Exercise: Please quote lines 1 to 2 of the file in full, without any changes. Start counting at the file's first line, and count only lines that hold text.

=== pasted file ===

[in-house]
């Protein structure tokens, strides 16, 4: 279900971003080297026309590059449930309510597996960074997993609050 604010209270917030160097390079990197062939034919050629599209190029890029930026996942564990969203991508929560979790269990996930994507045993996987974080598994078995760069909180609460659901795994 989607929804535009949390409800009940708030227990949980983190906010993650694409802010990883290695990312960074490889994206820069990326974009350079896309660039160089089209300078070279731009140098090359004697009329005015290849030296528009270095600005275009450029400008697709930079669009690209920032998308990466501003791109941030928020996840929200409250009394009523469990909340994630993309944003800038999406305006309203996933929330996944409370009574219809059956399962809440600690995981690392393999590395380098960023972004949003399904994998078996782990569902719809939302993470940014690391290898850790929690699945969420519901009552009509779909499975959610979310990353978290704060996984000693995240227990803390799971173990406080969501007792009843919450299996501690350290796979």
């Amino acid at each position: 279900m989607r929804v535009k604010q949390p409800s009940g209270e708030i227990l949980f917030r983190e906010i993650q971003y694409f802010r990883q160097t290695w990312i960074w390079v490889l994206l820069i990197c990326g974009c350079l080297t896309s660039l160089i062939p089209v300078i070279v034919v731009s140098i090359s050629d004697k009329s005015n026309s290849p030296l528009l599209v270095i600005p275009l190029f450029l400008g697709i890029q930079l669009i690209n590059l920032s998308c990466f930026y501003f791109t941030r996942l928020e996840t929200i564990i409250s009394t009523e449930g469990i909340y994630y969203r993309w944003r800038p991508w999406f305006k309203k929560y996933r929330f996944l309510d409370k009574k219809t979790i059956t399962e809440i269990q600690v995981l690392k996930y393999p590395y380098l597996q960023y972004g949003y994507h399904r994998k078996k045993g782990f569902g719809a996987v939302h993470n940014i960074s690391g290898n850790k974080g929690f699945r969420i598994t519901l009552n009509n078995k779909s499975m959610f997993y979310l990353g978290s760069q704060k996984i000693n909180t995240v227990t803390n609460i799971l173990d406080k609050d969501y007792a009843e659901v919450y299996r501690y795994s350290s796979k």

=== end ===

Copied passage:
[in-house]
């Protein structure tokens, strides 16, 4: 279900971003080297026309590059449930309510597996960074997993609050 604010209270917030160097390079990197062939034919050629599209190029890029930026996942564990969203991508929560979790269990996930994507045993996987974080598994078995760069909180609460659901795994 989607929804535009949390409800009940708030227990949980983190906010993650694409802010990883290695990312960074490889994206820069990326974009350079896309660039160089089209300078070279731009140098090359004697009329005015290849030296528009270095600005275009450029400008697709930079669009690209920032998308990466501003791109941030928020996840929200409250009394009523469990909340994630993309944003800038999406305006309203996933929330996944409370009574219809059956399962809440600690995981690392393999590395380098960023972004949003399904994998078996782990569902719809939302993470940014690391290898850790929690699945969420519901009552009509779909499975959610979310990353978290704060996984000693995240227990803390799971173990406080969501007792009843919450299996501690350290796979």